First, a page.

CHICAGO - A federal judge has appointed Michigan lead plaintiff representing stock- and bondholders in a class action lawsuit seeking to recover losses from investments in insurance giant American International Group Inc.
Judge Laura Taylor Swain of the U.S. District Court for the Southern District of New York last Friday consolidated eight proposed class actions and granted Michigan's request that it act as lead plaintiff in the consolidated complaint.
As lead plaintiff, Michigan will oversee the litigation against AIG and seek to maximize the amount of money recovered for the class, said state officials.
The lawsuit accuses AIG of violating federal securities laws by misleading investors about the risks of the company's exposure to credit default swaps and other investments in the subprime mortgage market, according to state officials. The suit covers the period from November 2006 through June 2008.
Michigan first sued AIG in May 2008 over losses in its massive Michigan Retirement Systems fund, one of the largest pension systems in the country. State treasury officials said the fund lost more than $100 million due to investments in AIG. The fund had combined assets of around $44.5 billion as of the end of 2008, said treasury spokesman Terry Stanton.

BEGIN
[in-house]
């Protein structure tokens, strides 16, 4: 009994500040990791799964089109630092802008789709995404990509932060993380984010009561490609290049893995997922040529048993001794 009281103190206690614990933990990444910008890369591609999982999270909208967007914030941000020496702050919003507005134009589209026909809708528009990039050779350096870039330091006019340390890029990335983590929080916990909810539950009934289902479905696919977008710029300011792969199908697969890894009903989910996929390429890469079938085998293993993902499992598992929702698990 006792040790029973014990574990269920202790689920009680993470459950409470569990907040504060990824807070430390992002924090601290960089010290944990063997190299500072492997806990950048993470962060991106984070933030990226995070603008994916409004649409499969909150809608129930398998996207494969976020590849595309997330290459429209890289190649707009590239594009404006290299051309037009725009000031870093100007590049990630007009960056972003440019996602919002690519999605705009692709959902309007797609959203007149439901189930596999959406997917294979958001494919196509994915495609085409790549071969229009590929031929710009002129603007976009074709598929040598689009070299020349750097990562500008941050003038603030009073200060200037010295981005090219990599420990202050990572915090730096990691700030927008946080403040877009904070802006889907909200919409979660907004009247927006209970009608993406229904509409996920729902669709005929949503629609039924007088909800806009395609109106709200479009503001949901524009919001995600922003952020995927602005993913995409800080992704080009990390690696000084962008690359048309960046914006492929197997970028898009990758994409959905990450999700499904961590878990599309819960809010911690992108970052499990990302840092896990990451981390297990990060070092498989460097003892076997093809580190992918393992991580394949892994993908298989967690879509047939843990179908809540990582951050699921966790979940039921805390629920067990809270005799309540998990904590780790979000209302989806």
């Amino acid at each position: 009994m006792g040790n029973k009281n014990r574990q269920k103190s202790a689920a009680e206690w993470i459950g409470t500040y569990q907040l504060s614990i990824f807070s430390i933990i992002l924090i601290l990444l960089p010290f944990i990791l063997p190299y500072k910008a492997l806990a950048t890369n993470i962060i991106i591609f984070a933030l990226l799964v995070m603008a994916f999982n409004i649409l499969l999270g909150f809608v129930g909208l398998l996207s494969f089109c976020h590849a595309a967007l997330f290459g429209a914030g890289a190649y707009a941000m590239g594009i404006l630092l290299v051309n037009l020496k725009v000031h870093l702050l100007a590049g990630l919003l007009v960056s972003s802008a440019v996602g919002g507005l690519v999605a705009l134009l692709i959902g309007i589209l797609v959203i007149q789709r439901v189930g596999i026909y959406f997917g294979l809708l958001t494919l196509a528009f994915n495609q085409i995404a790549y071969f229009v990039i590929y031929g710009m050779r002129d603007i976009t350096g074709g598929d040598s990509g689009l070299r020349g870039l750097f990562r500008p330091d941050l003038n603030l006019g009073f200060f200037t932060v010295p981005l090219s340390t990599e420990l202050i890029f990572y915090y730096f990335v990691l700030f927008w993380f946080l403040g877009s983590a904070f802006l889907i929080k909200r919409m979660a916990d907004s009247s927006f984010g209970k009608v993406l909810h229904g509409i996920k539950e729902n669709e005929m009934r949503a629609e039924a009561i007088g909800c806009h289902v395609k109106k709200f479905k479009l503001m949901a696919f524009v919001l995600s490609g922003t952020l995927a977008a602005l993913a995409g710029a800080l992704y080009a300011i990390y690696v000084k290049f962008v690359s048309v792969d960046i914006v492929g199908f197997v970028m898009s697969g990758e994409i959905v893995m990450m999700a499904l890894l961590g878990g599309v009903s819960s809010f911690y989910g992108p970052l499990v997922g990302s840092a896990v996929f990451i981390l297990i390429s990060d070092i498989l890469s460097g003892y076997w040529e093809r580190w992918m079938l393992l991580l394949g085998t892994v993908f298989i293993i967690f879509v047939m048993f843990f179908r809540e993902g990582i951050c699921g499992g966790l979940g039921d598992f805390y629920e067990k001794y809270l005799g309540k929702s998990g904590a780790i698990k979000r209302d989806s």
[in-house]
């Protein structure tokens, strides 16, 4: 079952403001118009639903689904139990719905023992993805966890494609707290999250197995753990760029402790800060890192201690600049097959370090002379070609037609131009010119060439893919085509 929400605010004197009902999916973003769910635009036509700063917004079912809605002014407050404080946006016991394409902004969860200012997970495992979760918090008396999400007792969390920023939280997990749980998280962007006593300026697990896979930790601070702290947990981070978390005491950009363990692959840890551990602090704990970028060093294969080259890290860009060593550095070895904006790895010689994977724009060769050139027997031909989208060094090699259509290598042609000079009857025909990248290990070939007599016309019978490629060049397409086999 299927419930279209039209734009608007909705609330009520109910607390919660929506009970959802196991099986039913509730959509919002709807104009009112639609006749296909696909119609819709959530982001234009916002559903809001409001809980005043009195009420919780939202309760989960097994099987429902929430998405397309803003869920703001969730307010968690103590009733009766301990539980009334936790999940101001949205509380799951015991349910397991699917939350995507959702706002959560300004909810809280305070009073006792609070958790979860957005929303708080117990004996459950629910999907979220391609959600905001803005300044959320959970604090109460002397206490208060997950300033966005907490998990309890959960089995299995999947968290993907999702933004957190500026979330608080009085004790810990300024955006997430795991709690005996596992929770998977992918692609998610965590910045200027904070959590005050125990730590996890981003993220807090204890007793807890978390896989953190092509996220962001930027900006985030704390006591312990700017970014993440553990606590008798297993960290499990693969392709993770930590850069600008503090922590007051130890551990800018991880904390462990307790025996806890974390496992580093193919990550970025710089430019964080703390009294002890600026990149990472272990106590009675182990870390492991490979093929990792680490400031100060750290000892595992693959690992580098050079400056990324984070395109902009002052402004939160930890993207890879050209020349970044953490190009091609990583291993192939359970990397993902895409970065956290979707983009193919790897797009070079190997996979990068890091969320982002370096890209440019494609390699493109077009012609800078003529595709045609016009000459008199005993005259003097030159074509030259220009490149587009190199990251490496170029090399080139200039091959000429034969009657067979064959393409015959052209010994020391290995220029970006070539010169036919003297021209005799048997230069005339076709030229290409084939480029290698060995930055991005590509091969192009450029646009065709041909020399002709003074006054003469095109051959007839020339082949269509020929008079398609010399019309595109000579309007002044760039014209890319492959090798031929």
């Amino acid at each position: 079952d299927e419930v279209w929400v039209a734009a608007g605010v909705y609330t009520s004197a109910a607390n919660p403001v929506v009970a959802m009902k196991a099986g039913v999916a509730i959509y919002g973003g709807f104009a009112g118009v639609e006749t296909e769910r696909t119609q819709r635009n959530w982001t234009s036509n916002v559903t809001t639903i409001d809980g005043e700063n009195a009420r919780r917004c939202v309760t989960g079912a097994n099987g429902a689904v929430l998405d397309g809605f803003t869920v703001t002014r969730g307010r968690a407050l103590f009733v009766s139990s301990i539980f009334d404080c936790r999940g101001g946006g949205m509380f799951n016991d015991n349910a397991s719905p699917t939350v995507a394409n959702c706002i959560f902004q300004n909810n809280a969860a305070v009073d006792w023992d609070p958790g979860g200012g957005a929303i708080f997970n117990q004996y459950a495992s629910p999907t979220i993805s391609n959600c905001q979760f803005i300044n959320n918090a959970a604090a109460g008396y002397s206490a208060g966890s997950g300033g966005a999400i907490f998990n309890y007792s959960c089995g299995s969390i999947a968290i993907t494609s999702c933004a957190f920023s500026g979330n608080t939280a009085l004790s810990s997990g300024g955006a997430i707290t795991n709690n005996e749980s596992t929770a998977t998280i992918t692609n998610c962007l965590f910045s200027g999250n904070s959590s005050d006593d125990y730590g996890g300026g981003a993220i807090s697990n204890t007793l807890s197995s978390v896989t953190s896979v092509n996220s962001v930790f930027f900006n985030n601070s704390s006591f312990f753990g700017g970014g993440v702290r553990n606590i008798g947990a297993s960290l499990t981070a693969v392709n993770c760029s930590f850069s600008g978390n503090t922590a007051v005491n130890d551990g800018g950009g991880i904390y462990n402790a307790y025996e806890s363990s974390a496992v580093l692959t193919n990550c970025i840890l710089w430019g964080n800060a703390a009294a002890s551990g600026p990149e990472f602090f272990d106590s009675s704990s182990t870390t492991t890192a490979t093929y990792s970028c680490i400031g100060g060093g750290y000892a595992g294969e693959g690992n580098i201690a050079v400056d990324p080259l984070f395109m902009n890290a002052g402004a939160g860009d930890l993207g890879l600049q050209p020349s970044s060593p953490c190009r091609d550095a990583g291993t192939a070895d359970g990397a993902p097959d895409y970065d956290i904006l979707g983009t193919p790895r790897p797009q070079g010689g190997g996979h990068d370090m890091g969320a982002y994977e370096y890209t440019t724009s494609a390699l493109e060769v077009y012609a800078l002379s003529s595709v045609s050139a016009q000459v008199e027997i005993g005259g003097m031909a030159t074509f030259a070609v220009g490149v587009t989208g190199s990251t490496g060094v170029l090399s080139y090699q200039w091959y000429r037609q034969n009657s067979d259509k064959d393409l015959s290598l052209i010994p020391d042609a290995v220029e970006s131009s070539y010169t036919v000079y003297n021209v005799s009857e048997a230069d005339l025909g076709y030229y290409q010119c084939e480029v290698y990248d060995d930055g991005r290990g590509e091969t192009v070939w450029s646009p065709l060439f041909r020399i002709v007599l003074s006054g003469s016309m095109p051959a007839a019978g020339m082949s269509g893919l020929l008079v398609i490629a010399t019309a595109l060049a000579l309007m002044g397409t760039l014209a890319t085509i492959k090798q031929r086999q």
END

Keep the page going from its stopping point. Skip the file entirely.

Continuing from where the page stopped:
"The state of Michigan has an obligation to protect the pension funds for more than 574,000 participants and retirees," said state Treasurer Robert Kleine in a statement released this week. "Our decision to pursue lead plaintiff status sends a clear message that we will take every step necessary to recover lost funds and ensure our investments do not fall victim to fraudulent activity."
Parties interested in joining the lawsuit have 60 days to do so. A consolidated compliant will be filed in May on behalf of all investors, Stanton said.
Michigan Attorney General Mike Cox, who is working with the treasurer's office on the case, warned this week that other "reckless" investment firms would be held accountable for losses in state pension funds.
The state has hired Pennsylvania-based law firm Barrack, Rodos, and Bacine and the Michigan-based Miller Law Firm PC as its counsel in the case.
In January, Michigan was appointed lead plaintiff in a national class-action case against Bear, Stearns & Co. for $62 million in losses to its pension fund. Last September Cox negotiated a settlement with Comerica Inc. to buy back $1.46 billion of auction-rate debt bought by investors from Comerica Securities.
The Michigan Retirement Systems invests on behalf of public school employees, state employees, police, and judges.